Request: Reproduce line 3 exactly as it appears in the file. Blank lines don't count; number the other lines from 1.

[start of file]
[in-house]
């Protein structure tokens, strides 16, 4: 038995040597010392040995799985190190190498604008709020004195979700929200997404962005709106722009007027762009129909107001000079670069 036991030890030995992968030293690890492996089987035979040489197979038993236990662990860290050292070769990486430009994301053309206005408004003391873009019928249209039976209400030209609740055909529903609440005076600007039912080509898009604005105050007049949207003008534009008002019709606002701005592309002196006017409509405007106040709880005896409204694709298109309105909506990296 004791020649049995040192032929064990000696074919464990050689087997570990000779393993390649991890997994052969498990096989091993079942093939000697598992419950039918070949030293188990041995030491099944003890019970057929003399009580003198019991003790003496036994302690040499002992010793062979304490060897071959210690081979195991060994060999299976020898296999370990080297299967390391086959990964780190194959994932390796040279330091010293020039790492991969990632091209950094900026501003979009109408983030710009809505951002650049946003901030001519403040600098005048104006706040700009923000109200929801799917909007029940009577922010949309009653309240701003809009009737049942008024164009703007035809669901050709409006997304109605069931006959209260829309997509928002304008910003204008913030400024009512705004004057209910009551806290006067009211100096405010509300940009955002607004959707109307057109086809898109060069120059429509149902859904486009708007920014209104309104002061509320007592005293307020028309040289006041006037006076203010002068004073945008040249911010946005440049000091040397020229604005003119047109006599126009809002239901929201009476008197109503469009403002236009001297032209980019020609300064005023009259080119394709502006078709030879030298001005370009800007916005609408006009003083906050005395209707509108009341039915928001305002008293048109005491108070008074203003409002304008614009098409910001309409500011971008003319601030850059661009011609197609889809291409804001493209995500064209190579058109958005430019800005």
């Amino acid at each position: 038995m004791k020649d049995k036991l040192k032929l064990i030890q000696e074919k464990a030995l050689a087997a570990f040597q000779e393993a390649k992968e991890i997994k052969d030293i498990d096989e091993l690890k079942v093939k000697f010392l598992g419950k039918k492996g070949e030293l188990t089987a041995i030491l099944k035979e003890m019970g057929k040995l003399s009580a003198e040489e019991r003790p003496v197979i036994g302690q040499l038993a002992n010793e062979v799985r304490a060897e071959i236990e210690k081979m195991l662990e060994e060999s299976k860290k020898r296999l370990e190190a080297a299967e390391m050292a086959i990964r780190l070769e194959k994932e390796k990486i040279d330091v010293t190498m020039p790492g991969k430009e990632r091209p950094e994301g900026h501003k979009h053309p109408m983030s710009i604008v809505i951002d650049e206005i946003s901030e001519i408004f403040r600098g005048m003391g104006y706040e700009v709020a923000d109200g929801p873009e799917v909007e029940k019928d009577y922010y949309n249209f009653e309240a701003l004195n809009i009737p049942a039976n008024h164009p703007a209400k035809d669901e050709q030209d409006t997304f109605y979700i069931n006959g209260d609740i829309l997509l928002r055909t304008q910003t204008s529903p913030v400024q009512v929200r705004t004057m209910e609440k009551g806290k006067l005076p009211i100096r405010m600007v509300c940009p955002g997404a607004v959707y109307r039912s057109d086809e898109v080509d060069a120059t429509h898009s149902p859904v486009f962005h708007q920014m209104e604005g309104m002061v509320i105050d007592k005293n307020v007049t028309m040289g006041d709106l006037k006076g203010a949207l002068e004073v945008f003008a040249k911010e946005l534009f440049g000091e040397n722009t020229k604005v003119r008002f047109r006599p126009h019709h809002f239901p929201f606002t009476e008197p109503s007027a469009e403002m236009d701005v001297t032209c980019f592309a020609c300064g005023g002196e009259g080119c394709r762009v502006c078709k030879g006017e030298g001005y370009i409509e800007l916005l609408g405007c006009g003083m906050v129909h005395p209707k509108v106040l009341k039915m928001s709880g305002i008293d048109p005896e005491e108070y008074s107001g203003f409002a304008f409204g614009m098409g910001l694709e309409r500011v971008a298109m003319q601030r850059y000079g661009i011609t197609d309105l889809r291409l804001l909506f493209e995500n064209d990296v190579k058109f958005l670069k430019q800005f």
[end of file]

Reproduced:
């Amino acid at each position: 038995m004791k020649d049995k036991l040192k032929l064990i030890q000696e074919k464990a030995l050689a087997a570990f040597q000779e393993a390649k992968e991890i997994k052969d030293i498990d096989e091993l690890k079942v093939k000697f010392l598992g419950k039918k492996g070949e030293l188990t089987a041995i030491l099944k035979e003890m019970g057929k040995l003399s009580a003198e040489e019991r003790p003496v197979i036994g302690q040499l038993a002992n010793e062979v799985r304490a060897e071959i236990e210690k081979m195991l662990e060994e060999s299976k860290k020898r296999l370990e190190a080297a299967e390391m050292a086959i990964r780190l070769e194959k994932e390796k990486i040279d330091v010293t190498m020039p790492g991969k430009e990632r091209p950094e994301g900026h501003k979009h053309p109408m983030s710009i604008v809505i951002d650049e206005i946003s901030e001519i408004f403040r600098g005048m003391g104006y706040e700009v709020a923000d109200g929801p873009e799917v909007e029940k019928d009577y922010y949309n249209f009653e309240a701003l004195n809009i009737p049942a039976n008024h164009p703007a209400k035809d669901e050709q030209d409006t997304f109605y979700i069931n006959g209260d609740i829309l997509l928002r055909t304008q910003t204008s529903p913030v400024q009512v929200r705004t004057m209910e609440k009551g806290k006067l005076p009211i100096r405010m600007v509300c940009p955002g997404a607004v959707y109307r039912s057109d086809e898109v080509d060069a120059t429509h898009s149902p859904v486009f962005h708007q920014m209104e604005g309104m002061v509320i105050d007592k005293n307020v007049t028309m040289g006041d709106l006037k006076g203010a949207l002068e004073v945008f003008a040249k911010e946005l534009f440049g000091e040397n722009t020229k604005v003119r008002f047109r006599p126009h019709h809002f239901p929201f606002t009476e008197p109503s007027a469009e403002m236009d701005v001297t032209c980019f592309a020609c300064g005023g002196e009259g080119c394709r762009v502006c078709k030879g006017e030298g001005y370009i409509e800007l916005l609408g405007c006009g003083m906050v129909h005395p209707k509108v106040l009341k039915m928001s709880g305002i008293d048109p005896e005491e108070y008074s107001g203003f409002a304008f409204g614009m098409g910001l694709e309409r500011v971008a298109m003319q601030r850059y000079g661009i011609t197609d309105l889809r291409l804001l909506f493209e995500n064209d990296v190579k058109f958005l670069k430019q800005f």